Data from the trial of the 116E vaccine showed that during the first two years after vaccination, the number of infants that needed to be immunized to prevent one episode of rotavirus diarrhea of any severity was 21 (NNT = 21) Bhandari N, 2014. Assuming case fatality from rotavirus diarrhea (all cases regardless of severity) is 1% with community management Lal S, 1994 Kosek M, 2003, 2100 babies will have to be vaccinated to prevent one death from diarrhea in the first 2 years of life. If the birth cohort of 25 million are vaccinated only 11,904 lives may be saved. Either the efficacy figures are wrong or we must assume the projections of death from rotavirus infection are exaggerated - multiplied 5 times.
Empirical evidence on intussusception from the same trial, have been described elsewhere in PubMed Commons
Thus we salute the effort that went in to make the vaccine, but that enthusiasm must not stand in the way of dispassionate evaluation of risks and benefits of the drug.
• Active surveillance for intussusception in a phase III efficacy trial of an oral monovalent rotavirus vaccine in India.
John J.Vaccine. 2014.1 comment
Jacob Puliyel2014 Aug 14 9:58 p.m. 0 of 2 people found this helpful
Licensing the vaccine for general use (in remote areas of India), seems impossible to justify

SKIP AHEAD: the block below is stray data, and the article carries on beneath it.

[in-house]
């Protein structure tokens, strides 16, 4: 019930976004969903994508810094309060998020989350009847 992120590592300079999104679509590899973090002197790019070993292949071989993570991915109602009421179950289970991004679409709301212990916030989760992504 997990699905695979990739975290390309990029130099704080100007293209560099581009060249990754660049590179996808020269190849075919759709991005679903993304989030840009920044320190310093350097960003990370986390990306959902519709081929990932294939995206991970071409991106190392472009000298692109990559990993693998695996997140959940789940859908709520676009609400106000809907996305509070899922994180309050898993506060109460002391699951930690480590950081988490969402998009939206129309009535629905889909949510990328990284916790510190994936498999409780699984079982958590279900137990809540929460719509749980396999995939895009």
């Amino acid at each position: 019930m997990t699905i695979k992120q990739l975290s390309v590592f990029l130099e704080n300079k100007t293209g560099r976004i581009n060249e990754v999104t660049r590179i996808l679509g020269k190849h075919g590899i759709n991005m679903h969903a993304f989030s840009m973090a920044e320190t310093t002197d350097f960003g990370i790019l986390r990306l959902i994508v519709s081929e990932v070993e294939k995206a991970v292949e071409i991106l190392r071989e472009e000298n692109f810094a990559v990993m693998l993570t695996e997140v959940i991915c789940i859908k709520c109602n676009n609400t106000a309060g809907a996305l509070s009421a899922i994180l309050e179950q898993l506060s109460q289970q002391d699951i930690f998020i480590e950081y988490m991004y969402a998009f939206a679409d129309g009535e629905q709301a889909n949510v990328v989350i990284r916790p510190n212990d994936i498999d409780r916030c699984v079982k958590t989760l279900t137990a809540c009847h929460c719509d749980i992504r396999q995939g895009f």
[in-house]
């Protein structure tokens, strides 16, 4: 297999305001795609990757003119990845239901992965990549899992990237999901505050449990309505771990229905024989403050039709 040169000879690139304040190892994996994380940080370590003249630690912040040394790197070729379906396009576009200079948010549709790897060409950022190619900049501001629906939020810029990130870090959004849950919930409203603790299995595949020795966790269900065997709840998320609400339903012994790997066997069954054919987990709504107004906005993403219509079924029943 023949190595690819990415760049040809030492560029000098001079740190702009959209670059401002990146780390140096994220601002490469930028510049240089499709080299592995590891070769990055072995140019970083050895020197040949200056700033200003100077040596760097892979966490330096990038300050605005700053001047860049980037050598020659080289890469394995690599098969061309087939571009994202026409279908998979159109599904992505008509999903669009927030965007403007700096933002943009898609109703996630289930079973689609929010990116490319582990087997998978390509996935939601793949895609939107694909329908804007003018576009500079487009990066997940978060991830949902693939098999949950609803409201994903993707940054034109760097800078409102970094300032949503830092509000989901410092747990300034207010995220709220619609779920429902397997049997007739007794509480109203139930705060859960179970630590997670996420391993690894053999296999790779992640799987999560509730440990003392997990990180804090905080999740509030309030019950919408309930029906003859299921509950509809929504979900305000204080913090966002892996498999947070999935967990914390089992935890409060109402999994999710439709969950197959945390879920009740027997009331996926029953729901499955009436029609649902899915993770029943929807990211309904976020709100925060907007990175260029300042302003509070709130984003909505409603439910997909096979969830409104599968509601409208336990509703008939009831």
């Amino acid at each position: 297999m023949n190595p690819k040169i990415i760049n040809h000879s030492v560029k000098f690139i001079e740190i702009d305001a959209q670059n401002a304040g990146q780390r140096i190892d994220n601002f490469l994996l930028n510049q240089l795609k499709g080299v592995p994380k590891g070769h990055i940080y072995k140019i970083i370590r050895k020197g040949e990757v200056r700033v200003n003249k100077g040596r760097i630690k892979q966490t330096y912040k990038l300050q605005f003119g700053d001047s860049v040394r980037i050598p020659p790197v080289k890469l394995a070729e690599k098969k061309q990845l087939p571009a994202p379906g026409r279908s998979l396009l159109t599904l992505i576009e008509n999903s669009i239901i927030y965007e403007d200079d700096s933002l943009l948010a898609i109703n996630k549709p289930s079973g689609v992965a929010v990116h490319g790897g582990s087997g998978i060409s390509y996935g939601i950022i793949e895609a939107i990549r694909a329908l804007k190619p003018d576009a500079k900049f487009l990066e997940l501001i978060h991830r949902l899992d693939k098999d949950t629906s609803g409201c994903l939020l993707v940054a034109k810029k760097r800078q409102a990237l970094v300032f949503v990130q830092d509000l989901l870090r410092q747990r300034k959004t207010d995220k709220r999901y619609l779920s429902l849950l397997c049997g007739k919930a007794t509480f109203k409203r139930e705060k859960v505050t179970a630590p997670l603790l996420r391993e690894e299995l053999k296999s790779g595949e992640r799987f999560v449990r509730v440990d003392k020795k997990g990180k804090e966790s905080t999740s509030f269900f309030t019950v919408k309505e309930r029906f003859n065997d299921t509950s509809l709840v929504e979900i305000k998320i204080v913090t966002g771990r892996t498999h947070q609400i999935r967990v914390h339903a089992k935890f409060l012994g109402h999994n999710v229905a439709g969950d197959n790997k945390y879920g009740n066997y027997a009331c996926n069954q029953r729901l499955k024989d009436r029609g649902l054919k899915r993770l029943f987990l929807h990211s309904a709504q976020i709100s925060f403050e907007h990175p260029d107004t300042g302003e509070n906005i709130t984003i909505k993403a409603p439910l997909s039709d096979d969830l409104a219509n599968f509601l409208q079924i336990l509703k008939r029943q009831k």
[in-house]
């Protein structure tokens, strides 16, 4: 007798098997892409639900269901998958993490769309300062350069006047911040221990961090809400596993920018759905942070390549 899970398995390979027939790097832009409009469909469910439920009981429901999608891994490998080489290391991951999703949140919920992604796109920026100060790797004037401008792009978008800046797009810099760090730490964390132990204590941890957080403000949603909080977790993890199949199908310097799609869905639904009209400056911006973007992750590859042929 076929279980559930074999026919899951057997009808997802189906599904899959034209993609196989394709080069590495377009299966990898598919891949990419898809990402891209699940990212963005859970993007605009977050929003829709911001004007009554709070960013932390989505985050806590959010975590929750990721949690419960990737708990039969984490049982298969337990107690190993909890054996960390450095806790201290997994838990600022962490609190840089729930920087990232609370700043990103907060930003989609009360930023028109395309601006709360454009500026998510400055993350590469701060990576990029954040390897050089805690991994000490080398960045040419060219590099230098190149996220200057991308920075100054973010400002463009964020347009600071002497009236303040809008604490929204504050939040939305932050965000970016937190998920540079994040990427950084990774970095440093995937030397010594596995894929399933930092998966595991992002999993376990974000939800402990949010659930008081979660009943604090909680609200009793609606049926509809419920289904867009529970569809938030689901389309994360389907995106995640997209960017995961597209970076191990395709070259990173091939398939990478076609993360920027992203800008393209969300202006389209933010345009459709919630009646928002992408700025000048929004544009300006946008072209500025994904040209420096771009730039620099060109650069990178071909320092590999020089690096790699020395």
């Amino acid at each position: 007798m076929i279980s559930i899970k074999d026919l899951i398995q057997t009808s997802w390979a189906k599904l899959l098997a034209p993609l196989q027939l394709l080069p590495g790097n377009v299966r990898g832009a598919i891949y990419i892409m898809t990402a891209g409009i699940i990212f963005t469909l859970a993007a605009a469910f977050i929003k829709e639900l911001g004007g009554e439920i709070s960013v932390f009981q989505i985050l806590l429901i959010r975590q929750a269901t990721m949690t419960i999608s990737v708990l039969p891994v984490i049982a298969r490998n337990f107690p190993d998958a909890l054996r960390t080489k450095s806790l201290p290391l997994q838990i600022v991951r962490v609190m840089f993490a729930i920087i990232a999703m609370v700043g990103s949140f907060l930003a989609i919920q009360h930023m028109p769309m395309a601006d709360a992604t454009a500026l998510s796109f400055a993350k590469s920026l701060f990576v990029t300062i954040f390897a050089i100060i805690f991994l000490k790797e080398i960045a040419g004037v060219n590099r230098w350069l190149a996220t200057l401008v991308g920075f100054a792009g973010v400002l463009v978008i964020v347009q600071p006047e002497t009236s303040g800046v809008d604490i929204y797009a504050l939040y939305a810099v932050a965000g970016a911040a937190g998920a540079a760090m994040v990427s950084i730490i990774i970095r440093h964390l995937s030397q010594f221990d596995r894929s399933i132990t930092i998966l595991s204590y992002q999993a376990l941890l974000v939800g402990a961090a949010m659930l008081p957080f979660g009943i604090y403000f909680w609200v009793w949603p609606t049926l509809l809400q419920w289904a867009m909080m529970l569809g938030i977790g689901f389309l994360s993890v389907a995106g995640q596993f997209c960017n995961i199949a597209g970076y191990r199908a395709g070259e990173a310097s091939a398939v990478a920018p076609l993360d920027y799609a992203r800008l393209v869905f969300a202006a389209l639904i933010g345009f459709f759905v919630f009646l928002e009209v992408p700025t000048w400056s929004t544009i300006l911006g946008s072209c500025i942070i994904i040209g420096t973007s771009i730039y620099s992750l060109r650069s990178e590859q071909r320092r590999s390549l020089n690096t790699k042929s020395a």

I commend Dr John and colleagues for this report on the trial with the 116E Indian rotavirus vaccine. However the authors limit their discussion to comparisons with the trials of Rotarix and Rotateq which recruited some 60,000 patients each. It will be more useful to compare the 116E trial safety results with the RotaSheild vaccine trials
RotaSheild trial
The RotaSheild trial recruited double the numbers recruited in the present 116E study. RotaSheild was licensed after the trial involving 14,687 patients (10,054 received the rotavirus vaccine and 4,633 received placebo). In the study there was one case of intussusceptions among the 4633 receiving placebo. This suggests that the ‘normal rate of intussusception’ was approximately 2/10,000, in that population. Five cases of intussusceptions occurred among 10,054 RotaSheild vaccine recipients. Thus there were an excess of 3 cases of intussusceptions for each 10,000 children vaccinated. All the intussusceptions were among infants who received a second or a third dose of vaccine. The difference between the vaccinated and placebo recipients was not statistically significant
116E Trial